Campylobacter Infection and Undercooked Liver Pate. Serving undercooked chicken or duck liver pâté or parfait has been a trend among both haute cuisine chefs and amateur foodies for some time now. But public health officials in the United Kingdom say this may cause hundreds of people to fall ill with food poisoning.
Eating undercooked poultry liver pâté or parfait at weddings and other functions in hotels, clubs, restaurants and other banquet venues has been identified as the cause of nearly all food poisoning cases across the UK this year.
Figures from the Health Protection Agency (HPA) reveal that this food practice was the cause of 90% of all cases of campylobacter outbreaks in 2011.
Campylobacter is the most common cause of bacterial food poisoning in the UK, with more than 60,000 cases recorded in England and Wales in 2010, 2.4 million in the United States and 300,000 in Canada. It is also the most common cause of food poisoning worldwide, affecting thousands of people in developing countries.
Symptoms of campylobacteriosis—food poisoning by campylobacter—include diarrhea, stomach pains and cramps, fever and a general feeling of illness. As the infection is self-limiting, it eventually goes away and most people are sick for only a few days.
Generally, medicines are not needed to treat the illness, except for rehydration and replacement of electrolytes lost from frequent stools.
Usually, the campylobacter infection is mild but it can be fatal in infants, very young children, the elderly and in people with acquired immune deficiency syndrome (HIV/AIDS), autoimmune diseases, or those drugs to suppress their immune systems.
Undercooked poultry livers
Investigating food poisoning outbreaks across the UK for this year, the HPA found that this was linked to pâté or parfait made from poultry livers that were not cooked thoroughly.
Poultry liver carries a particularly high risk for campylobacter infection. Unlike other poultry meat where bacteria is found only at the surface, campylobacter can be found all over the livers, which may remain sources of infection if not cooked enough.
The Food Standards Agency (FSA) has since reissued a reminder to chefs and caterers to cook poultry livers thoroughly to ensure that campylobacter is killed. It issued this advisory twice last year, as outbreaks were rising.
“The increase in outbreaks which are due to the consumption of chicken liver pâté has been steadily increasing over the last few years,” said Dr. Christine Little, an expert in gastrointestinal infections at the HPA.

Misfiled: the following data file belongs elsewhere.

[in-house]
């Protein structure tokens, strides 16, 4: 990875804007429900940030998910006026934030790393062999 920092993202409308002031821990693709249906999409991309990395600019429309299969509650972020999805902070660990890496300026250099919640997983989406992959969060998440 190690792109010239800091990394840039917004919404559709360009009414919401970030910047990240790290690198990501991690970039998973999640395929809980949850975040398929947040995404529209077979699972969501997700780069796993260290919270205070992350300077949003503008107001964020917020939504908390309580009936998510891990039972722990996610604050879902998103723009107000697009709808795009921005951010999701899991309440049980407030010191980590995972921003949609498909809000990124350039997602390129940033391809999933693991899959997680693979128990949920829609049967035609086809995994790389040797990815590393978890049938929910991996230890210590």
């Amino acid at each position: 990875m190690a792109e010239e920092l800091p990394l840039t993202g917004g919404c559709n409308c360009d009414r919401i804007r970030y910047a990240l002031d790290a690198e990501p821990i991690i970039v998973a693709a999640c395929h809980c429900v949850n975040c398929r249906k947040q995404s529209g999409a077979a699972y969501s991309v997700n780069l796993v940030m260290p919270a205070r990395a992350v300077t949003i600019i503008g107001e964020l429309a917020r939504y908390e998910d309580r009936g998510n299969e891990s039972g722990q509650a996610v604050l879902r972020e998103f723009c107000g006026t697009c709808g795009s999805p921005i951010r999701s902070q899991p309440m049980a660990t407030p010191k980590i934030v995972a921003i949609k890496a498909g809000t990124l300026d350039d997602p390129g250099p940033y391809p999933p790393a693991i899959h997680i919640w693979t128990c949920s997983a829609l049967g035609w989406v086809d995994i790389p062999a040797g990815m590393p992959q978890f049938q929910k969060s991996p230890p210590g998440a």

“Not only is this dish popular in food recipe magazines, it is being served in a variety of different catering venues.”
Illness occurs when livers are only cooked until they are pink—and undercooking is not enough to kill the bacteria, she said.
“Both the public and the catering industry need to be aware that undercooking this product can result in food poisoning,” she added.
The FSA also advised chefs and caterers to follow good food hygiene practices when handling and cooking poultry livers, to avoid contaminating other foods with campylobacter.
Rising trend of campylobacter infection
The HPA analyzed 18 outbreaks of campylobacter across the UK in 2011. In all, 443 people fell ill and one had to be hospitalized. Of the 18 outbreaks, 14 occurred in catering venues and 13 of these were linked to chicken or duck liver pâté.
In all 13 cases, the livers used to make the parfait or pâté were undercooked, allowing the liver to remain pink in the center.
Seven cases occurred in wedding receptions at hotels, banquet venues or public houses and six were associated with catering at other functions such as hotels, clubs and restaurants.
In 2008, there were just three outbreaks linked to undercooked chicken liver pâté, but that rose to nine in 2009 and 14 in 2010.
There are roughly 80,000 cases of food poisoning annually in the England and Wales and about half are caused by contaminated poultry.
Campylobacteriosis is estimated to affect over 2.4 million Americans every year, or 0.8% of the population.
The numbers are higher in the developing world, especially in Southeast Asia, where many delicacies and street food call for undercooked poultry liver and where sanitary food handling is not strictly practiced. Many more cases go undiagnosed or unreported.
Cooking liver will not spoil pâté
“Unfortunately, levels of Campylobacter in most raw chicken are high, so it’s really important that chefs cook livers thoroughly to kill any bacteria, even if recipes call for them to be seared and left pink in the middle, said Bob Martin, head of foodborne disease strategy at the FSA.
But Xanthe Clay, the well-known British food writer, told the Telegraph that leaving livers very pink inside did nothing to improve the flavor or texture of a pâté.
“The unctuousness and lovely texture is not from the livers, it’s from adding walloping amounts of butter and beating it to add air,” she said.
“It would be difficult to cook chicken livers until they were entirely brown all the way through, and that’s not really necessary,” she added.
She advised chefs to learn the difference between the uncooked “translucent” pink and a properly cooked “white-pink” of a chicken liver.
Campylobacter Infection and Undercooked Liver Pate. Posted 9 December 2011.